Anti-Dark Matter

Discussion in 'Physics & Math' started by joepistole, Nov 18, 2012.

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  1. quantum_wave Contemplating the "as yet" unknown Valued Senior Member

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    Well then this ought to push it right over the edge: http://news.discovery.com/space/space-bursts-insight-to-theory-of-everything-121209.html


    Violating symmetry

    Superstring theory scientists predict that if particles and anti-particles (antimatter is an opposite form of normal matter) traded places and time was reversed, the world would still look the same. If any evidence is uncovered that matter and antimatter actually act differently, or violate their apparent symmetry, it could offer support for superstring theory.

    "If it were proven to be violated by any physical process, even at some tiny level, then this would radically change the direction of current theoretical approaches to constructing a unified model of all the forces of nature," Fox said.

    Collecting observational evidence can prove challenging, as many quantum structures are too small to probe with present-day technology on Earth, making a space-based probe a necessity.

    Photons streaming from gamma-ray bursts have thus far shown no changes in the rotation of their polarity. Such a rotation would indicate a lack of symmetry if time were reversed and particles and anti-particles switched.

    Studying three gamma-ray bursts with significantly more precision than ever before, Toma and his team found no change in the polarization of the photons, implying that the symmetry is consistent to at least one part in 10 million. This is a new record in constraining the rules that govern nature, and will influence attempts to create a unified theory.
     
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  3. brucep Valued Senior Member

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    Push what over the edge?
     
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  5. LaurieAG Registered Senior Member

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    PhysBang, are you aware that the HST Deep Field Imaging has cumulative exposure periods up to six months in duration?
     
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  7. PhysBang Valued Senior Member

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    Are you aware that you are failing to answer any questions? Is this active deception on your part, simple absent-mindedness, or incompetence?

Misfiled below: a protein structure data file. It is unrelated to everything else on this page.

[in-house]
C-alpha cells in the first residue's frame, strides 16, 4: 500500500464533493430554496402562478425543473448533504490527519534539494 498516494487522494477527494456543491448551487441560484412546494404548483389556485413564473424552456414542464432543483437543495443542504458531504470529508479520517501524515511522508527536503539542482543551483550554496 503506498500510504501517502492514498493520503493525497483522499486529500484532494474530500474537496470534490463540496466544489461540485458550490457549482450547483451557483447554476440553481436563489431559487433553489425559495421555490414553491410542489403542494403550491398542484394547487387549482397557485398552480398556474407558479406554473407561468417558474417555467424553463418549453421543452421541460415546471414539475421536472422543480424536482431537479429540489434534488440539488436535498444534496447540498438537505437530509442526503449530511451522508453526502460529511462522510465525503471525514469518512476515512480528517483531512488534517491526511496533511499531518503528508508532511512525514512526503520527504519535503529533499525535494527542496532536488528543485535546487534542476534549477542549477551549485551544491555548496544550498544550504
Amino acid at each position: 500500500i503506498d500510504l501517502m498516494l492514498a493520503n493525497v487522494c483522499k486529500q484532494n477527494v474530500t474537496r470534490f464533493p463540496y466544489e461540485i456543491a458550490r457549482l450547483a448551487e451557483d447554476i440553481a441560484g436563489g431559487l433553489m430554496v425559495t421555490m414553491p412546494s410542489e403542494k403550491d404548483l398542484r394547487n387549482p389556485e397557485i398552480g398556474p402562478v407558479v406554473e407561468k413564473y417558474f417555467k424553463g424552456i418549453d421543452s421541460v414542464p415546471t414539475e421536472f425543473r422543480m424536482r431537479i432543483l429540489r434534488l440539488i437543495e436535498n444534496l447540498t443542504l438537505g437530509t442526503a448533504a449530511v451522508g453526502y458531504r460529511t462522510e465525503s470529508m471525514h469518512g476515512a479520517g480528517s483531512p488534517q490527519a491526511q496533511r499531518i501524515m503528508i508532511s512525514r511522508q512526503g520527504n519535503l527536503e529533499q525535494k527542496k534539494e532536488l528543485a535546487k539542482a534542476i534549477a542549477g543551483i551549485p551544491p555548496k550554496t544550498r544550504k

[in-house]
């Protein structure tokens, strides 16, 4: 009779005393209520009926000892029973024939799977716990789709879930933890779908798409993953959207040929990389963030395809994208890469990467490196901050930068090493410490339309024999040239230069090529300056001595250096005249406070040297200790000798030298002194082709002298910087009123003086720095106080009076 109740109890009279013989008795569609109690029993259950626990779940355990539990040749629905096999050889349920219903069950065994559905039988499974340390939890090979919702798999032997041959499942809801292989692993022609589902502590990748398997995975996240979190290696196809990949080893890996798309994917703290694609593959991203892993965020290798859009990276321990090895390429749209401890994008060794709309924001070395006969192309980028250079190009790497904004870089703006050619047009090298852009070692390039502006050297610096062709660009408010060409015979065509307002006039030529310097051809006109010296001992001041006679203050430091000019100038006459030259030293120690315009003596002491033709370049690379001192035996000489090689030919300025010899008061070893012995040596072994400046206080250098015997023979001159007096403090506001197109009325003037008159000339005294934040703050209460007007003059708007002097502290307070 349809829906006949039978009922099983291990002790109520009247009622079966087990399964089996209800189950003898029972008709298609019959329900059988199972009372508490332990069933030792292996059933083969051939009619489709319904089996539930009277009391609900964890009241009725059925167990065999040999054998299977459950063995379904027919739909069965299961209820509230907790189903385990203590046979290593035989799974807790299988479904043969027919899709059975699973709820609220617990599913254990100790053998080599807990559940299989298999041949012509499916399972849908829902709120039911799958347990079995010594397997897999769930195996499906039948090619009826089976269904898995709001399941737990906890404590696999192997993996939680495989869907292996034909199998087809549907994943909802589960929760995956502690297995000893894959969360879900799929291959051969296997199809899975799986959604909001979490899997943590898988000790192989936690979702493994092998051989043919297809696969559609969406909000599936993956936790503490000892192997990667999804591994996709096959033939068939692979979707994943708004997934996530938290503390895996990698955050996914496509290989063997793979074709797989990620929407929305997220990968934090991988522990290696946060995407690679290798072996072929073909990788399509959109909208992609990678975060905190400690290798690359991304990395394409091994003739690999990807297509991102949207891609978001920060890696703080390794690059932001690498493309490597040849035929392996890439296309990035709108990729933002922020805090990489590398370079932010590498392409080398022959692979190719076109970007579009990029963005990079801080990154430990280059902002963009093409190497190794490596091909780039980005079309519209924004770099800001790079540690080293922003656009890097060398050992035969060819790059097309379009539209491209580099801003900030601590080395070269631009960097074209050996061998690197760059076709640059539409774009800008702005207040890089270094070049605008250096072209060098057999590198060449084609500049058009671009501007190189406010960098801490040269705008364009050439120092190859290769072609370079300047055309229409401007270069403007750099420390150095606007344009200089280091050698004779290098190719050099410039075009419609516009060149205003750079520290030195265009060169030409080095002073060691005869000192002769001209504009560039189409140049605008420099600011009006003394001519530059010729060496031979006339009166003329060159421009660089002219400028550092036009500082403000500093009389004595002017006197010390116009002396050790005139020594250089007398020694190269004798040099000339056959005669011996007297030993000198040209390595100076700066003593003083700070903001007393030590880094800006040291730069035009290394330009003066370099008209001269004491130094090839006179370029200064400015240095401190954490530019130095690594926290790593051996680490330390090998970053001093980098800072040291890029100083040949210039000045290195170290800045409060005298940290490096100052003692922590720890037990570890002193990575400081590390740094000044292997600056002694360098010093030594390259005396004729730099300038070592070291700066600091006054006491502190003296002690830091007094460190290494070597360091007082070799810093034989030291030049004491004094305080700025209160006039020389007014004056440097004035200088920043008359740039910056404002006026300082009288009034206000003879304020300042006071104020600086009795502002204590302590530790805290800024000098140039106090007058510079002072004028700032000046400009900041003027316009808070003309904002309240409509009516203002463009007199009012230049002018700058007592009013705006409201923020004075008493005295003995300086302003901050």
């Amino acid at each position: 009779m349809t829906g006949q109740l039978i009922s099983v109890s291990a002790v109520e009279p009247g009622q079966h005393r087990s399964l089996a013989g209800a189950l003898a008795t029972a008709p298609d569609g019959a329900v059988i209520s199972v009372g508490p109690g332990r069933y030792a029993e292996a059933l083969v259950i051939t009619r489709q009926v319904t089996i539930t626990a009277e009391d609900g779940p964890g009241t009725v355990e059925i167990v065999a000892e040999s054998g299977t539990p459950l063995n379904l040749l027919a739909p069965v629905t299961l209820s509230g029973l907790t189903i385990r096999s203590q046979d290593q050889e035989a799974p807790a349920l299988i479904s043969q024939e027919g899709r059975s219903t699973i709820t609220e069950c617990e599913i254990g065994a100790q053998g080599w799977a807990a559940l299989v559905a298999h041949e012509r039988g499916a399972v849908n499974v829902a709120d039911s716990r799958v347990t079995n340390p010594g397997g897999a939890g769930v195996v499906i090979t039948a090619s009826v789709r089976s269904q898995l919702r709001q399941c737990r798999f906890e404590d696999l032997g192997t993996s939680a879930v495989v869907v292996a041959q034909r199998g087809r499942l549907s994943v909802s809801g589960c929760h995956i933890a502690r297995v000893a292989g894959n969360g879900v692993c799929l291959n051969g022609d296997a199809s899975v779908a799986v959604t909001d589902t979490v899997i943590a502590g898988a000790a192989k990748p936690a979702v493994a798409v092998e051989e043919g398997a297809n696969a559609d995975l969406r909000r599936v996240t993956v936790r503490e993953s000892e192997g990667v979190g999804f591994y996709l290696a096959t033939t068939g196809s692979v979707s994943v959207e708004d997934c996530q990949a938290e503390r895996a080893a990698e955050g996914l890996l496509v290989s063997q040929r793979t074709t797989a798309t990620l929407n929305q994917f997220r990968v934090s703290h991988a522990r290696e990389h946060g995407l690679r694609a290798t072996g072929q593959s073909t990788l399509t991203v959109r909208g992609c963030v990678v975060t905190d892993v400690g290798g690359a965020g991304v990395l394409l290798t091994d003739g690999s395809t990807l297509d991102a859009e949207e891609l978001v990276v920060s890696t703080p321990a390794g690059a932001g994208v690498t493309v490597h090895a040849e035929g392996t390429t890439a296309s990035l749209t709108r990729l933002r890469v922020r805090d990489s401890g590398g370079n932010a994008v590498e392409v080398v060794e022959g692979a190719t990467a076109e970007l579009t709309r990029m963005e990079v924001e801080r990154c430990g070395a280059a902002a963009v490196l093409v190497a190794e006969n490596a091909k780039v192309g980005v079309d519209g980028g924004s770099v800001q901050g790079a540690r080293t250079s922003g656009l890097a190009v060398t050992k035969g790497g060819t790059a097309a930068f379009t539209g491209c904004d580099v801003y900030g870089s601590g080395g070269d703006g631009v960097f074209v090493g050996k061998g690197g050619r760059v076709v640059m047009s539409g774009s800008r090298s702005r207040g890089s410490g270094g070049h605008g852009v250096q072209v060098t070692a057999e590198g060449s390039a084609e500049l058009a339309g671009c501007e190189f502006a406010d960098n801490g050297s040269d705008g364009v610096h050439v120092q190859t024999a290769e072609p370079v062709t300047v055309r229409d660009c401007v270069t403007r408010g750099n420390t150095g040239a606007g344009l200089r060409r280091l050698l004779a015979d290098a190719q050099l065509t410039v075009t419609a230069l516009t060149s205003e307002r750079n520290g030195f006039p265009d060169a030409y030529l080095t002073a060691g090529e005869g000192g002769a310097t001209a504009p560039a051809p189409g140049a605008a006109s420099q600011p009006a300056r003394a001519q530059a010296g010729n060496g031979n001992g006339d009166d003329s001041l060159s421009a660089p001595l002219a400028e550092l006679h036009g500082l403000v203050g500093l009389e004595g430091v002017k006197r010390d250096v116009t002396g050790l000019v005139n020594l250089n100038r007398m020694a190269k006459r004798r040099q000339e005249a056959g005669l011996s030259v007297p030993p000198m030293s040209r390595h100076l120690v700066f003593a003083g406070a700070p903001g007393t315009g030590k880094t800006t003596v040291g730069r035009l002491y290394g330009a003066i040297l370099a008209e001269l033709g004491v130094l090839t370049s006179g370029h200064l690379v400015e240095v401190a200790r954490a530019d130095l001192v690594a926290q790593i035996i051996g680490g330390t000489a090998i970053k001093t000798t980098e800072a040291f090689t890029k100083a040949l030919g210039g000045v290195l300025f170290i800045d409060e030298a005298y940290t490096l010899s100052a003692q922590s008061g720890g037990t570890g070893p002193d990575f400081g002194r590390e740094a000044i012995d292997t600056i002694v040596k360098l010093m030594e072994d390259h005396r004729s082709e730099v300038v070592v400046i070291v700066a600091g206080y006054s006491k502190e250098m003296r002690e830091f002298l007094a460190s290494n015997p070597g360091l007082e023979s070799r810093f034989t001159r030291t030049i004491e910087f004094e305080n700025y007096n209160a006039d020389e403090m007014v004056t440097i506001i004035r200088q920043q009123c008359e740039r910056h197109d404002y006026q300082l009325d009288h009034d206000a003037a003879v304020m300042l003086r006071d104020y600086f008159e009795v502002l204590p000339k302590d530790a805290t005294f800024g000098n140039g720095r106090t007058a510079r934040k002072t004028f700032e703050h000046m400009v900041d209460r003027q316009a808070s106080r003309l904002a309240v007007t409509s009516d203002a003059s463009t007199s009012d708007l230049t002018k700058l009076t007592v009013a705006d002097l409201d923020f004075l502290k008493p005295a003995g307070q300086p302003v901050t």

Please, if you can, provide us with an account of how these "spiral paths" of yours have any significance on any actual observations.
     
  8. brucep Valued Senior Member

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    Maybe you have to be a mind reader? Then again there would have to be a mind to read.
     
    Last edited: Dec 10, 2012
  9. LaurieAG Registered Senior Member

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    Physbang, there are several ways this spiral path will impact actual observations.

    (1)Differences between the glancing incidence lens structures used in x-ray astronomy and the lenses used in optical astronomy.

    There was an article in the New Scientist (that I cannot find) around 10 years ago that referred to two images of the same galaxy field, one optical and one x-ray. There were substantially less spiral galaxies in the x-ray images when compared with the optical images. The glancing incidence lens is a tapering spiral slit that optimally covers up to 60% of the surface area and this does not equate to the differences in the spiral galaxy counts. It appears that x-ray images of spiral galaxies will not be collected if the diameter of galactic rotation of the source is not fully within the slit. This coincides with the fact that there has never been published an unaltered (or cropped) astronomical image of just half a spiral galaxy alone.